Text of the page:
HICKS Peter, GUIMERÁ Agustín,
The Napoleonic Empire and the New European Political Culture
Description: Napoleon was a breaker of worlds. He made and remade most of the European continent almost at will, for well over a decade. Much of our world was forged as a consequence of his actions. Ever since we have taken our revenge – whether as scholars, novelists, politicians or private citizens – by making, unmaking and remaking him. Napoleon: assassin or saviour of the Revolution? Hero or charlatan? Manager or despot? Warmonger or pacifist? These are the questions French and foreign historians have tried to answer over the last two centuries. In this collection of essays, a new generation of historians re-evaluate the Napoleonic era by focusing on the constitutional and institutional impact of this period on western European society.
Born out of a conference that took place in Madrid in 2008, this book not only contains contributions from the Fondation Napoléon's Thierry Lentz and Peter Hicks, but also respected experts in European history, such as Michael Broers, Howard Brown, Alan Forrest, Karen Hagemann, Anna Maria Rao, Annie Jourdan, Alex Grab and Michael Rowe.
Place and publisher: Basingstoke: Palgrave Macmillan
Date of publication: 2012
Number of pages: 352
To order or to take out a subscription: http://www.palgrave.com/products/title.aspx?pid=388775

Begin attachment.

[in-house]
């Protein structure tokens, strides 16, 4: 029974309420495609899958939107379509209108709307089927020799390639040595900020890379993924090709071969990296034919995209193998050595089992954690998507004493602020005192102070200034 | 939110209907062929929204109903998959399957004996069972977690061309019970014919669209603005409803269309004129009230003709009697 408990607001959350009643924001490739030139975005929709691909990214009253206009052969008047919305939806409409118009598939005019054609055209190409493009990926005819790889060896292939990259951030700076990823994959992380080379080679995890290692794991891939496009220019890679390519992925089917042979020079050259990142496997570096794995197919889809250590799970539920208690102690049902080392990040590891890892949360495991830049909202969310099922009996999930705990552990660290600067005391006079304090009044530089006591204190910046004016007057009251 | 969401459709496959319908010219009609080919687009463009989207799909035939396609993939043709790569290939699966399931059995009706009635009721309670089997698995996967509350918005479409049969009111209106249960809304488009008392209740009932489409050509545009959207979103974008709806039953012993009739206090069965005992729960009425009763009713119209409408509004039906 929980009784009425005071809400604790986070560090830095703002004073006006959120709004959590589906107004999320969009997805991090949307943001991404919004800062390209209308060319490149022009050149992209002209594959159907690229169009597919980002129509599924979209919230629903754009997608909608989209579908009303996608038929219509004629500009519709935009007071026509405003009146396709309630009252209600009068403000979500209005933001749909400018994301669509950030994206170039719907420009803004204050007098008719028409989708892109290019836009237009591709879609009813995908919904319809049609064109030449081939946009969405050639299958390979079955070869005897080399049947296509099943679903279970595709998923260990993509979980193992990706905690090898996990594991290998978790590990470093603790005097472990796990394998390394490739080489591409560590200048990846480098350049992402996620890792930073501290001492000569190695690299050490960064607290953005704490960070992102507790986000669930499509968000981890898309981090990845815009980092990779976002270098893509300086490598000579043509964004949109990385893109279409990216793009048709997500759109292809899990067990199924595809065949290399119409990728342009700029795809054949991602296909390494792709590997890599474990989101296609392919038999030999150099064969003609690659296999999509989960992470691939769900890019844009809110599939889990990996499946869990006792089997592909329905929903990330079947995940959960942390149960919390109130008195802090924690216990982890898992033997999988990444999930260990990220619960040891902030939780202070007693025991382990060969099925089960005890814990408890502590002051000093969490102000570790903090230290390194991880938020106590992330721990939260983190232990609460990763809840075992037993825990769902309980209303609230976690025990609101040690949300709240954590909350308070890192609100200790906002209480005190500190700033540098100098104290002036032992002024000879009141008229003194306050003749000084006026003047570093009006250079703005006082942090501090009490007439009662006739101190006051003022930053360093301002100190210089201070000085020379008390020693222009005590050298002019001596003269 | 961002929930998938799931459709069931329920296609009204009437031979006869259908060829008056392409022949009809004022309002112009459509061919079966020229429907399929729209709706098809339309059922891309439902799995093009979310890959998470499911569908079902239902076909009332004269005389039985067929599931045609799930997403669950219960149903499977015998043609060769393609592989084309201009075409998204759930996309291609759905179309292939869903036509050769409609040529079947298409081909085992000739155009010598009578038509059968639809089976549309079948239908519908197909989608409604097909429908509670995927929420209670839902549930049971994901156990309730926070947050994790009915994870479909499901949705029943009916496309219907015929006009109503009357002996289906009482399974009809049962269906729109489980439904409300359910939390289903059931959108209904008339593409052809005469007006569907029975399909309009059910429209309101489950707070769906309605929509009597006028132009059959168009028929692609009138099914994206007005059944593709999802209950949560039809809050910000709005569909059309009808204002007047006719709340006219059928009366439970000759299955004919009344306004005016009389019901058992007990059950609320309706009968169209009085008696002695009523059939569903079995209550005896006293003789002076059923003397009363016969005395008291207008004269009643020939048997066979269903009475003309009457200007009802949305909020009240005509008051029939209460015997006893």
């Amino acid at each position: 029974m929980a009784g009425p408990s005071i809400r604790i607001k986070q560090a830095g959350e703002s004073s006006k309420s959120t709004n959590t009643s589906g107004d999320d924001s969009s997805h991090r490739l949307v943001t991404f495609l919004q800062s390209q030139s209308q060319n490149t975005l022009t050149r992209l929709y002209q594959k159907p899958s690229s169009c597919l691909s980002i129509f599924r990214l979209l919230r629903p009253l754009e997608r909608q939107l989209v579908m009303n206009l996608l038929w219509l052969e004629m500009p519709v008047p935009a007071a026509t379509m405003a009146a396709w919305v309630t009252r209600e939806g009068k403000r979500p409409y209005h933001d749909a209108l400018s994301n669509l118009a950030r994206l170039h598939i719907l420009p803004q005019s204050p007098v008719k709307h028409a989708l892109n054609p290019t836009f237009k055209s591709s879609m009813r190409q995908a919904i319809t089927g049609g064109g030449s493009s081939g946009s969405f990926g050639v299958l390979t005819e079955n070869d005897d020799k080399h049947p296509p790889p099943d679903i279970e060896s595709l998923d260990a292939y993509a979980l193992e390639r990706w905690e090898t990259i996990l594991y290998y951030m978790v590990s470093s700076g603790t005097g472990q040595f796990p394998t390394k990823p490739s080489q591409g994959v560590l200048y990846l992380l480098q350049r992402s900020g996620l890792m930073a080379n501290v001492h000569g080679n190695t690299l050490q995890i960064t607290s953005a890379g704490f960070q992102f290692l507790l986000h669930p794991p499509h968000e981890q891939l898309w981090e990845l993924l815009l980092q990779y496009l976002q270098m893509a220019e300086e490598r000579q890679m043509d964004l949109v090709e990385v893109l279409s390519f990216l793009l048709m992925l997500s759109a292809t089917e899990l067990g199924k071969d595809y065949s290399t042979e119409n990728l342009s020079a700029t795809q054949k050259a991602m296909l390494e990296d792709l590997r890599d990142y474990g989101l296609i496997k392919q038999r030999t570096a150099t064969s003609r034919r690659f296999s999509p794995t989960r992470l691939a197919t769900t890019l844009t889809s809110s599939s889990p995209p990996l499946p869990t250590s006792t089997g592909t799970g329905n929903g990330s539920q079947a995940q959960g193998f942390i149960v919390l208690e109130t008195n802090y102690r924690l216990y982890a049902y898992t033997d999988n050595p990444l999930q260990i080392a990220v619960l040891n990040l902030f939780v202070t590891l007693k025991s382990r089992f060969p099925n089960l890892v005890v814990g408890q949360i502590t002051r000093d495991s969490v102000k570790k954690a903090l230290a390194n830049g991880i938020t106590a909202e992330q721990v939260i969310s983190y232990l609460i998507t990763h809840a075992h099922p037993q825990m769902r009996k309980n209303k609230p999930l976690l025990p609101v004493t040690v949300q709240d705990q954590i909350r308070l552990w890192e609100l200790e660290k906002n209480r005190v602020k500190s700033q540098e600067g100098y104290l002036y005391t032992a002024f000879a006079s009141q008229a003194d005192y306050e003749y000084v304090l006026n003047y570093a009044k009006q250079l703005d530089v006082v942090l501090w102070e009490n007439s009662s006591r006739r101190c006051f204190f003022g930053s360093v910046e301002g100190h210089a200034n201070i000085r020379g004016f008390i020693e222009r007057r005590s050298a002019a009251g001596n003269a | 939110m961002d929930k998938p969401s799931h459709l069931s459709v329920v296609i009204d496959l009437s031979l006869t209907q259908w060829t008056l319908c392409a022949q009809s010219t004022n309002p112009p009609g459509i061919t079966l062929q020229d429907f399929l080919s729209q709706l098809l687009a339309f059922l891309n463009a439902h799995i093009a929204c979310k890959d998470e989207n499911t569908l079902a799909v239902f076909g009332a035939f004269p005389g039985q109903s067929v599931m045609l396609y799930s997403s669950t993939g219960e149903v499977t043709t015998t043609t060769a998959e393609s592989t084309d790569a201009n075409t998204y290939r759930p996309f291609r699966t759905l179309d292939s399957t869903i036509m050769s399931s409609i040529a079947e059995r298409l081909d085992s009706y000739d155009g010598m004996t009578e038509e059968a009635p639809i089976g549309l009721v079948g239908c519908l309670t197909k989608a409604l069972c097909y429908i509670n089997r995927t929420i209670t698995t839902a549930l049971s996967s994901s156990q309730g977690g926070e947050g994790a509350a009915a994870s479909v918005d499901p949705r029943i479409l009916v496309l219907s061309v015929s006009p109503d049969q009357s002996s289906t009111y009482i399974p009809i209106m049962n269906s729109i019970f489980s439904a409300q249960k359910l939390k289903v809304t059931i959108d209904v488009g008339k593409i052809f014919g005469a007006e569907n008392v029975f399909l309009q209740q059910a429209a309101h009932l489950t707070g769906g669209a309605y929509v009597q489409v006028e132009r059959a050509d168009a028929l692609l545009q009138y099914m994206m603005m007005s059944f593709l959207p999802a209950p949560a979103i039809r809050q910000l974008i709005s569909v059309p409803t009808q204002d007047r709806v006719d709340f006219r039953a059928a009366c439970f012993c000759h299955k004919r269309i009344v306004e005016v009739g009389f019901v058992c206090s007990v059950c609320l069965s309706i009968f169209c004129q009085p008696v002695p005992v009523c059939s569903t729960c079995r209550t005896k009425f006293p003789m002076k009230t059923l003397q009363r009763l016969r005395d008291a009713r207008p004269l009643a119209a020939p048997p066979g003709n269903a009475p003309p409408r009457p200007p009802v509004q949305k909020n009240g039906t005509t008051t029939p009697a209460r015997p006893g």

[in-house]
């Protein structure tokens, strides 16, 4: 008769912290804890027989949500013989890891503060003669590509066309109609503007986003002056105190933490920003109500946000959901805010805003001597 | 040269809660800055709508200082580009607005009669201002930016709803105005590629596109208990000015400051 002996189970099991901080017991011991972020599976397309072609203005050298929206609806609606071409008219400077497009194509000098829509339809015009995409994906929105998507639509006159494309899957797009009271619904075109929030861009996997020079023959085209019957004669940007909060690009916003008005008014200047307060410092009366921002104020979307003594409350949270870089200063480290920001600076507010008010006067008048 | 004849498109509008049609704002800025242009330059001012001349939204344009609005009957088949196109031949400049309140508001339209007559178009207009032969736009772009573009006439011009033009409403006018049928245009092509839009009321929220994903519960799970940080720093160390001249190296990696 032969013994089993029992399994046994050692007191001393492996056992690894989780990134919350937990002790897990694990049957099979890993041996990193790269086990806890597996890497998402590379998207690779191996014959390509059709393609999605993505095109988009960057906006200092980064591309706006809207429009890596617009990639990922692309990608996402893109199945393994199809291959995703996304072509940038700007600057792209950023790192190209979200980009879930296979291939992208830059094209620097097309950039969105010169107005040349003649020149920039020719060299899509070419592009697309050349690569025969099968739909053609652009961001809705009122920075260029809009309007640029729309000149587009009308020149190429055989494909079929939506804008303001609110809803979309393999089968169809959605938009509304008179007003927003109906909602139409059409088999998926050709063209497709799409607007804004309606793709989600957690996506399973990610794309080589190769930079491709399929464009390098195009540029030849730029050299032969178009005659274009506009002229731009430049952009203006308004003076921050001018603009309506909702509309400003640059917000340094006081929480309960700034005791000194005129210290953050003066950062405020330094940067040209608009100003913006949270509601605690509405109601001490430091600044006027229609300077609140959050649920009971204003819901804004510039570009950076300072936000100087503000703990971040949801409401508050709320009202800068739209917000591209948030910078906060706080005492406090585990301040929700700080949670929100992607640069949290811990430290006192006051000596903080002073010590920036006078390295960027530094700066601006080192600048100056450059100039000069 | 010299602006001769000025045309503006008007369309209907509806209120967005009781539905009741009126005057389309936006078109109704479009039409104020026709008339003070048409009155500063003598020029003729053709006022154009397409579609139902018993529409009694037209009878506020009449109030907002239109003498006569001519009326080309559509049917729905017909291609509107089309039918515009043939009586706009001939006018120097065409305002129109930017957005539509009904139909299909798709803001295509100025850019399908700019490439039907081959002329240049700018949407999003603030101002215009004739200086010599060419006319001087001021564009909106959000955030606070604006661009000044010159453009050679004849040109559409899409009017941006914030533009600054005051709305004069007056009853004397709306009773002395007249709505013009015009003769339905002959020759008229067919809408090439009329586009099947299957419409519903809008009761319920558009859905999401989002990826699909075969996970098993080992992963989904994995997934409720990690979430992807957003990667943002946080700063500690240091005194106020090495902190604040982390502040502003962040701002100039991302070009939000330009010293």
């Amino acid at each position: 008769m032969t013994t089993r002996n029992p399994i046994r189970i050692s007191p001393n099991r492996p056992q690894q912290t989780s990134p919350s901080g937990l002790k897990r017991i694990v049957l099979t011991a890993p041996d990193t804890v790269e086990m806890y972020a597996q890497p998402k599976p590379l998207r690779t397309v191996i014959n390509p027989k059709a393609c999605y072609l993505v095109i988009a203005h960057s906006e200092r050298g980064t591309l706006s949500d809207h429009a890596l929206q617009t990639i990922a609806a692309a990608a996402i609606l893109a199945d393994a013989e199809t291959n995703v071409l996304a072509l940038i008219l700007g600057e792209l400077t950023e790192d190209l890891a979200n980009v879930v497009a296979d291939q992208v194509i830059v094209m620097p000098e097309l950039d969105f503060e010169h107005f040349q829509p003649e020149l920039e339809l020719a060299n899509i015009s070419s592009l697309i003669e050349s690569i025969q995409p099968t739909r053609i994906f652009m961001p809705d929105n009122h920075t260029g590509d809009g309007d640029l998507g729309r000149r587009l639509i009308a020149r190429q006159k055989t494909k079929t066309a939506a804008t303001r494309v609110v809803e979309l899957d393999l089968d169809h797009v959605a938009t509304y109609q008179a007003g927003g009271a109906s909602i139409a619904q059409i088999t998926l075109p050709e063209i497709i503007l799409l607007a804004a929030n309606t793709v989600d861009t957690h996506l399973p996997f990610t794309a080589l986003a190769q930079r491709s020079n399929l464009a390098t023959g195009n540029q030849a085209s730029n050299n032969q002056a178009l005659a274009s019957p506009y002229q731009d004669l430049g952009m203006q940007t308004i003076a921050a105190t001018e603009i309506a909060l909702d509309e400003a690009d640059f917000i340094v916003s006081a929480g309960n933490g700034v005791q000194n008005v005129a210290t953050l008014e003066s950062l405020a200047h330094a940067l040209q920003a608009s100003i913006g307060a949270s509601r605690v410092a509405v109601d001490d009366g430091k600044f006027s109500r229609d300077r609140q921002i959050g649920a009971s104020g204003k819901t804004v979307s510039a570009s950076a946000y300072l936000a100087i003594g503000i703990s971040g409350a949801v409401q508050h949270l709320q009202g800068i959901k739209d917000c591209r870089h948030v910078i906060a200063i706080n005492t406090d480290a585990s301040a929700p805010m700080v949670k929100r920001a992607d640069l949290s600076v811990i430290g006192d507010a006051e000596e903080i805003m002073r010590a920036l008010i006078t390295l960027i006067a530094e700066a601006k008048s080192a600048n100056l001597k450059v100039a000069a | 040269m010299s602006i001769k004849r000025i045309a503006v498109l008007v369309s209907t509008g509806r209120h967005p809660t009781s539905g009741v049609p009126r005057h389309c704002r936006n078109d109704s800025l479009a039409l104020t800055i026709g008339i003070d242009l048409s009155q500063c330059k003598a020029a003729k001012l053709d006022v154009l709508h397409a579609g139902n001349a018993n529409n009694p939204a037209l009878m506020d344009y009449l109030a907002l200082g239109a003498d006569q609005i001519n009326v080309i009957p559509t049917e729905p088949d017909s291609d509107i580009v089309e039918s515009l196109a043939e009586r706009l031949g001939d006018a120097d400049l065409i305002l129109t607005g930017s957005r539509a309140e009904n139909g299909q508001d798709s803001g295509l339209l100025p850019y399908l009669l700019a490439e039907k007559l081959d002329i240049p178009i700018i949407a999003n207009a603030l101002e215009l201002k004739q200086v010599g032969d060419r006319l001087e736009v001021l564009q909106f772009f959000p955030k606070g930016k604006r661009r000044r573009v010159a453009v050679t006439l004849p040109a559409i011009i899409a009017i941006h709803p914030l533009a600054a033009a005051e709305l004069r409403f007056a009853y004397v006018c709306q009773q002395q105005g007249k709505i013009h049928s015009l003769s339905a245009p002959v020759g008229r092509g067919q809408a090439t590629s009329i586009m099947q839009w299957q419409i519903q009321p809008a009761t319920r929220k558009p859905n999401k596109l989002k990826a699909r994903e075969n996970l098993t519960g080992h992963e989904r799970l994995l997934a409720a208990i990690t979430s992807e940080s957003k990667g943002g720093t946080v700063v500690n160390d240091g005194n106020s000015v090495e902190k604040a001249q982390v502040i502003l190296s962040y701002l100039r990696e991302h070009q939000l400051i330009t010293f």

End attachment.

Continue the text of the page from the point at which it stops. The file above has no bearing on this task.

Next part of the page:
This week’s book(s):
From the publishers:
"...'One of the lancers rode by, and stabbed me in the back with his lance. I then turned, and lay with my face upward, and a foot soldier stabbed me with his sword as he walked by. Immediately after, another, with his firelock and bayonet, gave me a terrible plunge, and while doing it with all his might, exclaimed, "Sacré nom de Dieu!" '
'Charge! Charge the guns!' shouted Colonel Hamilton, who was last seen galloping through the Grand Battery 'going at full speed, with the bridle-reins between his teeth', according to one witness, 'after he had lost his hands'.
'There was nothing to be heard but the clashing of swords and bayonets, and the cries of the dying and wounded.'
The battle of Waterloo had all the drama and brutality of a nineteenth-century bare-knuckle prize fight. It was a vicious fight to the finish between two evenly matched opponents. In 24 Hours at Waterloo, using a plethora of previously unpublished eyewitness accounts, letters and diaries, Robert Kershaw reveals the soldier's view of this iconic battle: how they felt, what they saw, what they smelt and what they heard enduring this epic confrontation on Sunday 18 June 1815. Visceral and raw, this is Waterloo as you've never experienced it before."
Place and publisher: London: W H Allen
Date of publication: 2014
Number of pages: 448
See all books highlighted as This month's book